I lived in Indonesia for a semester back in 1988. The first thing that I learned there was DO NOT ATTEMPT TO DRIVE. The only ‘rule” seemed to be that, like the U.S., you drive on the right side of the road, but you move quickly to the shoulder if a vehicle larger than yours is coming toward you. Yes, there are becaks, bikes, motorcycles, Bemos, and trucks that look like giant Star Wars transport vehicles everywhere. If Norman Rockwell had been Indonesian, he would have had a wholly different perspective, and probably would have chain-smoked Djarums.
It wasn’t unusual to see bikes riding past with squawking chickens tied to the handlebars; huge clouds of black smoke, billowing from the backs of the tiny Bemos, and helmetless motorcycle riders tooling along with the big trucks. When they taught us about “defensive driving” in drivers ed, no one mention “aggressive driving.” I was not prepared for this, even as a passenger.
Now, I enjoy a thrill, just like the next person. Anita, my classmate, and I traveled from Hawaii together. When we arrived in Denpasar, Bali, for our layover on the way to Malang, Java, we decided to cab it into town for some horrid tourist-like curiosity. Let me just say, I will never forget that ride. While Anita sat with her head in her lap, eyes covered, I clamped my white knuckles onto the back of the front seat, and grinned from ear to ear. There isn’t a ride at Cedar Point more exciting, more frightening, or more shocking than the ride with that Balinese cab driver from the airport.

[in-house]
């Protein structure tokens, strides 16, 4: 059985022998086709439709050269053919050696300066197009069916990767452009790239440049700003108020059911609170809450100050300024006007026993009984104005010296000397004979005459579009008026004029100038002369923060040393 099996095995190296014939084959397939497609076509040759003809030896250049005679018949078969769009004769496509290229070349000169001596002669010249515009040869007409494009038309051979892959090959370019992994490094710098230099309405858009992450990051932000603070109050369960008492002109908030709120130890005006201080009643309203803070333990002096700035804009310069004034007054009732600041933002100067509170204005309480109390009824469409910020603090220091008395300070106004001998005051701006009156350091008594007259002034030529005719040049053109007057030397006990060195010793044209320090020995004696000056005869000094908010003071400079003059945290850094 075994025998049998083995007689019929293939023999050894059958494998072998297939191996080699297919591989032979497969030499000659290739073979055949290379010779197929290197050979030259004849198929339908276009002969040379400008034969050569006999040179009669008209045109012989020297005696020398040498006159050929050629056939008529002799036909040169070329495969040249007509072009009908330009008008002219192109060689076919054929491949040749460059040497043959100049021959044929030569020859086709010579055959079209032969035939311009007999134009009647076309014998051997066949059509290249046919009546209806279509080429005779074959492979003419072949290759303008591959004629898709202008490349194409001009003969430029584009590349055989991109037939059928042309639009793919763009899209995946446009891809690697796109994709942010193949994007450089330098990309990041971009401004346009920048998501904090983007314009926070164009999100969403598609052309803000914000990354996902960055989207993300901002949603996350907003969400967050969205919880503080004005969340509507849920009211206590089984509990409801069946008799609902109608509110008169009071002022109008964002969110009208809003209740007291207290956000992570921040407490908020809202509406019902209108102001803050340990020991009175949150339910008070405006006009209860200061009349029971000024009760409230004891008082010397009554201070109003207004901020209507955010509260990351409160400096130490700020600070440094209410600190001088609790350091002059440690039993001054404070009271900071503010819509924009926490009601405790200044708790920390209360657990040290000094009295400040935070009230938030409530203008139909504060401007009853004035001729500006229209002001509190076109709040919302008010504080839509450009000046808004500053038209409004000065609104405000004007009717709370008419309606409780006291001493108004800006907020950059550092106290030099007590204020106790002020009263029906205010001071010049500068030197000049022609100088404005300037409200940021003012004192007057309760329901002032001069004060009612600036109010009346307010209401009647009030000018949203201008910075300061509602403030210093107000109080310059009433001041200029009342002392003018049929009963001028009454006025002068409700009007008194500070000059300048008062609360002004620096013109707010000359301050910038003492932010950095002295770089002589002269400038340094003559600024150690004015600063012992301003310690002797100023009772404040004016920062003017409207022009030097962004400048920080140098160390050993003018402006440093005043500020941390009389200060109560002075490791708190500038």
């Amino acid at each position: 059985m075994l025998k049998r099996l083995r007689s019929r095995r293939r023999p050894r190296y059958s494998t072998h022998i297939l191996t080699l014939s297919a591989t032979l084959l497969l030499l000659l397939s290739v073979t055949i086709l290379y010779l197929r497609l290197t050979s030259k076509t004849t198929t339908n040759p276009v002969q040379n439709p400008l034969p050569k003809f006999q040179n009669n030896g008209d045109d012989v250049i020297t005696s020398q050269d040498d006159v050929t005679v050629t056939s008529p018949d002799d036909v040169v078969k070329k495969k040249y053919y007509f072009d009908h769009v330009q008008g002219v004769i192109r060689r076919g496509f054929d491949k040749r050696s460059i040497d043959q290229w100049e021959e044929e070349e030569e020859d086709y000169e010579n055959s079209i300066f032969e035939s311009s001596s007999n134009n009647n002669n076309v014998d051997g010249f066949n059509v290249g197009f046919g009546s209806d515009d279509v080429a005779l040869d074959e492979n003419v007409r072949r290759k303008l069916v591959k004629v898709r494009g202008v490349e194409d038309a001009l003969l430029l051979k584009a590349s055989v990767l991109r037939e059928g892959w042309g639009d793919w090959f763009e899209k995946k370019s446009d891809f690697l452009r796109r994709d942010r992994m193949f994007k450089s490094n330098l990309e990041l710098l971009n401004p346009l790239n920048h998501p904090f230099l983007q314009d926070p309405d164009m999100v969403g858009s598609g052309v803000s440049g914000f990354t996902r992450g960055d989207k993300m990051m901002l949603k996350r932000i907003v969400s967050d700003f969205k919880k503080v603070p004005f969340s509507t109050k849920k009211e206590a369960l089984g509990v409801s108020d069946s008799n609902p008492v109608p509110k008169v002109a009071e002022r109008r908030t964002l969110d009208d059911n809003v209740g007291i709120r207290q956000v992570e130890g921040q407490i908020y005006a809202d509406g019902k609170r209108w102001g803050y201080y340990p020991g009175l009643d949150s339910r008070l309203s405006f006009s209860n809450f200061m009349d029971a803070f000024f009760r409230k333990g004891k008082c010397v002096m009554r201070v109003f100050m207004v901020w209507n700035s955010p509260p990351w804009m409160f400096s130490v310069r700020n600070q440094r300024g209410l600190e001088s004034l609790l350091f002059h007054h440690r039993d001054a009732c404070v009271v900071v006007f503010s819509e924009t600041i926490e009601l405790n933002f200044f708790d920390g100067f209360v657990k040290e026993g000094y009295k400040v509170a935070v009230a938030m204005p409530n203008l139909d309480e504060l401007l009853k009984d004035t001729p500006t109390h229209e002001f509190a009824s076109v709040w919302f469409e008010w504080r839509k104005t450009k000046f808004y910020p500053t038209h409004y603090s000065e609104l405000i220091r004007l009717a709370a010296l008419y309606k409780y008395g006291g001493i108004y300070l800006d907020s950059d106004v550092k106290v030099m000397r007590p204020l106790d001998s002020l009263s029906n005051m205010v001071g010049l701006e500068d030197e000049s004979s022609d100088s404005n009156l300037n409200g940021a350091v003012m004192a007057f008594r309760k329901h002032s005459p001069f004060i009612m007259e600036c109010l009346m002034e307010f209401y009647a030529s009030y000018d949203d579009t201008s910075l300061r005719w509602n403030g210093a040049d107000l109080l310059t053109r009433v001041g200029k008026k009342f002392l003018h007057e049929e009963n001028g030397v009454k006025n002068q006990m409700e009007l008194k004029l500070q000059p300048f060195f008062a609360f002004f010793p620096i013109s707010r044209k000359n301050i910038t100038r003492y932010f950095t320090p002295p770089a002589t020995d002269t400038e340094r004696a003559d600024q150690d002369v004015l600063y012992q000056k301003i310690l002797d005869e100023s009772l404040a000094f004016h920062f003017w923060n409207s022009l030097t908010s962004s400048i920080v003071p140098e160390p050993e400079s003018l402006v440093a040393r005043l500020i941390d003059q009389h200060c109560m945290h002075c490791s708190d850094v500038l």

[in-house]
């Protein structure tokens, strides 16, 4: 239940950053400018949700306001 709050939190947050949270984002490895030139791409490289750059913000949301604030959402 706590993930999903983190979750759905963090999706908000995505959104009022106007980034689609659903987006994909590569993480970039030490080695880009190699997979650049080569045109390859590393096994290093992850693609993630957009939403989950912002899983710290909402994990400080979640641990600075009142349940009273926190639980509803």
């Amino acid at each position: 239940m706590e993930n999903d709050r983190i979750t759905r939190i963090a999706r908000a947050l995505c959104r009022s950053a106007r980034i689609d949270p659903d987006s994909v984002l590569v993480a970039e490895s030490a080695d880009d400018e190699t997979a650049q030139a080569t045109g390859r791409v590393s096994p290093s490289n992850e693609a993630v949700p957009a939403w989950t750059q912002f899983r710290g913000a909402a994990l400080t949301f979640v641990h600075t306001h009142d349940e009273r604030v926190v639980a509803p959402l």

The beautiful thing about driving in Indonesia is that everyone pretty much follows the rules. There are few accidents, and when there are, people simply drag the offending driver out or off of their vehicle and beat the living crap out of them. This is how it’s done. It’s all very Zen-like. It’s similar to a giant game of Rock Paper Scissors. Bike beats lady walking with water buffalo; Bemo beats Motorcycle; Giant truck beats everything. Chickens don’t really stand a chance unless tied to handlebars.
Now, when I moved back to the U.S. everything on the road was as it should be. People drove a little fast in Holland, Michigan, but for the most part people yielded to the rules we’d learned at 16. Highland Park, IL is a different story. I am truly not sure how these people acquired licenses, but I presume their daddy’s either bought them or FAO Schwarz has some terrific prizes in the bottoms of their special Crackerjack boxes.
Even in Indonesia, I didn’t witness the kind of aggressive, frightening behavior as we have here. Like Los Angeles, people drive to every destination, even if their destination is a block away. People are in a hurry. They have to get to their manicure appointments, the stylist, the plastic surgeon, and the all-important “play date.” Rock Paper Scissors is different. Ducati beats Vespa; H1 beats H2; and mom driving Lincoln Navigator beats everything. I just put on my seatbelt, set my angry face, and pray that I survive driving the three blocks to work.